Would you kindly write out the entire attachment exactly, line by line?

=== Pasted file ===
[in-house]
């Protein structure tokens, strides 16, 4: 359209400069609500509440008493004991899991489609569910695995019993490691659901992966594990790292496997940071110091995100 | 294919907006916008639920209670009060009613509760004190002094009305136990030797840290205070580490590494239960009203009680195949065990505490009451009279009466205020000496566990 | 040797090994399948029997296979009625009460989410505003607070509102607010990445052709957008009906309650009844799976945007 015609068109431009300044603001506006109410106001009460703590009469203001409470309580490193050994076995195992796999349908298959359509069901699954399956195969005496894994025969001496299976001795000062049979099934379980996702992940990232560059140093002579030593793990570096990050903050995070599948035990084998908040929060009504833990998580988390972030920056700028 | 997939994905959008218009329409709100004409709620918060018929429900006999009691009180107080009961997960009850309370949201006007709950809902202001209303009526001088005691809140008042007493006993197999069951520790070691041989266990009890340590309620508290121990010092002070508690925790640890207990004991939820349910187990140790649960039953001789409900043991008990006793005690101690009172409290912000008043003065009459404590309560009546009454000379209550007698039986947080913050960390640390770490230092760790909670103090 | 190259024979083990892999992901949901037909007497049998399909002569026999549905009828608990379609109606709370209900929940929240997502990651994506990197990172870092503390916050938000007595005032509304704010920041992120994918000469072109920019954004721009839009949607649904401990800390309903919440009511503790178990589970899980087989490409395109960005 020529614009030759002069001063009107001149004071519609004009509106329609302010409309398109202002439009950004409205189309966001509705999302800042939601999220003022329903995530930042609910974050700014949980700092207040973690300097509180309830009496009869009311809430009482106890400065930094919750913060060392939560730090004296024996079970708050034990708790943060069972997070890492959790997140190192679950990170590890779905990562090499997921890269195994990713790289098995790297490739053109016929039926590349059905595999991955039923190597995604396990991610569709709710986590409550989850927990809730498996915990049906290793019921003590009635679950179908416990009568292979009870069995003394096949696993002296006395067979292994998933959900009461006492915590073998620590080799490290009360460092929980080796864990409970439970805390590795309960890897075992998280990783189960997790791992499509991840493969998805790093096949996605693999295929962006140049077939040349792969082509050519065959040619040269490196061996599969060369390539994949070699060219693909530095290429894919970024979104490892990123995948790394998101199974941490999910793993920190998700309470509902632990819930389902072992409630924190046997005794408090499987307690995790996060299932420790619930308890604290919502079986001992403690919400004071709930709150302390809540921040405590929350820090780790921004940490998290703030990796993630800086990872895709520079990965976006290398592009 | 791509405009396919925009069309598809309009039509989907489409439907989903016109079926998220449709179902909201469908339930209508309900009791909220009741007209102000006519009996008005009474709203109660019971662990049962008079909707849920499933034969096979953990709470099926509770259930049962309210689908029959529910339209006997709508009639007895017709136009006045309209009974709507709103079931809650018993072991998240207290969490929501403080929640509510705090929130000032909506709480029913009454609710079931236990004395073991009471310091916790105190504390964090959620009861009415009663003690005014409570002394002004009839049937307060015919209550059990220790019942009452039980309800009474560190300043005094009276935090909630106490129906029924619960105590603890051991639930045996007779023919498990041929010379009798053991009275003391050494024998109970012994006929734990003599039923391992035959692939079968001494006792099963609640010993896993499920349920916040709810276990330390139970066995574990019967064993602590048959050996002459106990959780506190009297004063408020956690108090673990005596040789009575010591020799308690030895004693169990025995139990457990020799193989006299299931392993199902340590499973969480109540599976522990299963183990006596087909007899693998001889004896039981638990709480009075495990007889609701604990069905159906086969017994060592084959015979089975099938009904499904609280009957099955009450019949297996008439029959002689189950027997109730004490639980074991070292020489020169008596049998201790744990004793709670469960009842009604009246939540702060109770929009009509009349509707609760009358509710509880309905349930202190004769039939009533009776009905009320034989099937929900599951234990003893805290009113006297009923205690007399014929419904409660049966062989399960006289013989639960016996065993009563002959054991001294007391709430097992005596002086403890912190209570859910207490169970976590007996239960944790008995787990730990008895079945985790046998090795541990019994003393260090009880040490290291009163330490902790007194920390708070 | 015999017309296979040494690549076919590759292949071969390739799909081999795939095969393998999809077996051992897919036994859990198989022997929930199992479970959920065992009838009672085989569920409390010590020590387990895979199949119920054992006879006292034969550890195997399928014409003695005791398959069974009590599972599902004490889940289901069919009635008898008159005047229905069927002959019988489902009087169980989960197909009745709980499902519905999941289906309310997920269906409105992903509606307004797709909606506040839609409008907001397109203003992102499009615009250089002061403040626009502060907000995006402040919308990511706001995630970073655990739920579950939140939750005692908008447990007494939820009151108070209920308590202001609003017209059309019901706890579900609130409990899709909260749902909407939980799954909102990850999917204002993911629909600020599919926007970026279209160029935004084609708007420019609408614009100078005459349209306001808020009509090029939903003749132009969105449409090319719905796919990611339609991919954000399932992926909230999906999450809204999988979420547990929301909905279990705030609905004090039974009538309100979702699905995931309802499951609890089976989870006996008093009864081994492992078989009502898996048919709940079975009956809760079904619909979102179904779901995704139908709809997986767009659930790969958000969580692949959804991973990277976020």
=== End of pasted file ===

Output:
[in-house]
């Protein structure tokens, strides 16, 4: 359209400069609500509440008493004991899991489609569910695995019993490691659901992966594990790292496997940071110091995100 | 294919907006916008639920209670009060009613509760004190002094009305136990030797840290205070580490590494239960009203009680195949065990505490009451009279009466205020000496566990 | 040797090994399948029997296979009625009460989410505003607070509102607010990445052709957008009906309650009844799976945007 015609068109431009300044603001506006109410106001009460703590009469203001409470309580490193050994076995195992796999349908298959359509069901699954399956195969005496894994025969001496299976001795000062049979099934379980996702992940990232560059140093002579030593793990570096990050903050995070599948035990084998908040929060009504833990998580988390972030920056700028 | 997939994905959008218009329409709100004409709620918060018929429900006999009691009180107080009961997960009850309370949201006007709950809902202001209303009526001088005691809140008042007493006993197999069951520790070691041989266990009890340590309620508290121990010092002070508690925790640890207990004991939820349910187990140790649960039953001789409900043991008990006793005690101690009172409290912000008043003065009459404590309560009546009454000379209550007698039986947080913050960390640390770490230092760790909670103090 | 190259024979083990892999992901949901037909007497049998399909002569026999549905009828608990379609109606709370209900929940929240997502990651994506990197990172870092503390916050938000007595005032509304704010920041992120994918000469072109920019954004721009839009949607649904401990800390309903919440009511503790178990589970899980087989490409395109960005 020529614009030759002069001063009107001149004071519609004009509106329609302010409309398109202002439009950004409205189309966001509705999302800042939601999220003022329903995530930042609910974050700014949980700092207040973690300097509180309830009496009869009311809430009482106890400065930094919750913060060392939560730090004296024996079970708050034990708790943060069972997070890492959790997140190192679950990170590890779905990562090499997921890269195994990713790289098995790297490739053109016929039926590349059905595999991955039923190597995604396990991610569709709710986590409550989850927990809730498996915990049906290793019921003590009635679950179908416990009568292979009870069995003394096949696993002296006395067979292994998933959900009461006492915590073998620590080799490290009360460092929980080796864990409970439970805390590795309960890897075992998280990783189960997790791992499509991840493969998805790093096949996605693999295929962006140049077939040349792969082509050519065959040619040269490196061996599969060369390539994949070699060219693909530095290429894919970024979104490892990123995948790394998101199974941490999910793993920190998700309470509902632990819930389902072992409630924190046997005794408090499987307690995790996060299932420790619930308890604290919502079986001992403690919400004071709930709150302390809540921040405590929350820090780790921004940490998290703030990796993630800086990872895709520079990965976006290398592009 | 791509405009396919925009069309598809309009039509989907489409439907989903016109079926998220449709179902909201469908339930209508309900009791909220009741007209102000006519009996008005009474709203109660019971662990049962008079909707849920499933034969096979953990709470099926509770259930049962309210689908029959529910339209006997709508009639007895017709136009006045309209009974709507709103079931809650018993072991998240207290969490929501403080929640509510705090929130000032909506709480029913009454609710079931236990004395073991009471310091916790105190504390964090959620009861009415009663003690005014409570002394002004009839049937307060015919209550059990220790019942009452039980309800009474560190300043005094009276935090909630106490129906029924619960105590603890051991639930045996007779023919498990041929010379009798053991009275003391050494024998109970012994006929734990003599039923391992035959692939079968001494006792099963609640010993896993499920349920916040709810276990330390139970066995574990019967064993602590048959050996002459106990959780506190009297004063408020956690108090673990005596040789009575010591020799308690030895004693169990025995139990457990020799193989006299299931392993199902340590499973969480109540599976522990299963183990006596087909007899693998001889004896039981638990709480009075495990007889609701604990069905159906086969017994060592084959015979089975099938009904499904609280009957099955009450019949297996008439029959002689189950027997109730004490639980074991070292020489020169008596049998201790744990004793709670469960009842009604009246939540702060109770929009009509009349509707609760009358509710509880309905349930202190004769039939009533009776009905009320034989099937929900599951234990003893805290009113006297009923205690007399014929419904409660049966062989399960006289013989639960016996065993009563002959054991001294007391709430097992005596002086403890912190209570859910207490169970976590007996239960944790008995787990730990008895079945985790046998090795541990019994003393260090009880040490290291009163330490902790007194920390708070 | 015999017309296979040494690549076919590759292949071969390739799909081999795939095969393998999809077996051992897919036994859990198989022997929930199992479970959920065992009838009672085989569920409390010590020590387990895979199949119920054992006879006292034969550890195997399928014409003695005791398959069974009590599972599902004490889940289901069919009635008898008159005047229905069927002959019988489902009087169980989960197909009745709980499902519905999941289906309310997920269906409105992903509606307004797709909606506040839609409008907001397109203003992102499009615009250089002061403040626009502060907000995006402040919308990511706001995630970073655990739920579950939140939750005692908008447990007494939820009151108070209920308590202001609003017209059309019901706890579900609130409990899709909260749902909407939980799954909102990850999917204002993911629909600020599919926007970026279209160029935004084609708007420019609408614009100078005459349209306001808020009509090029939903003749132009969105449409090319719905796919990611339609991919954000399932992926909230999906999450809204999988979420547990929301909905279990705030609905004090039974009538309100979702699905995931309802499951609890089976989870006996008093009864081994492992078989009502898996048919709940079975009956809760079904619909979102179904779901995704139908709809997986767009659930790969958000969580692949959804991973990277976020």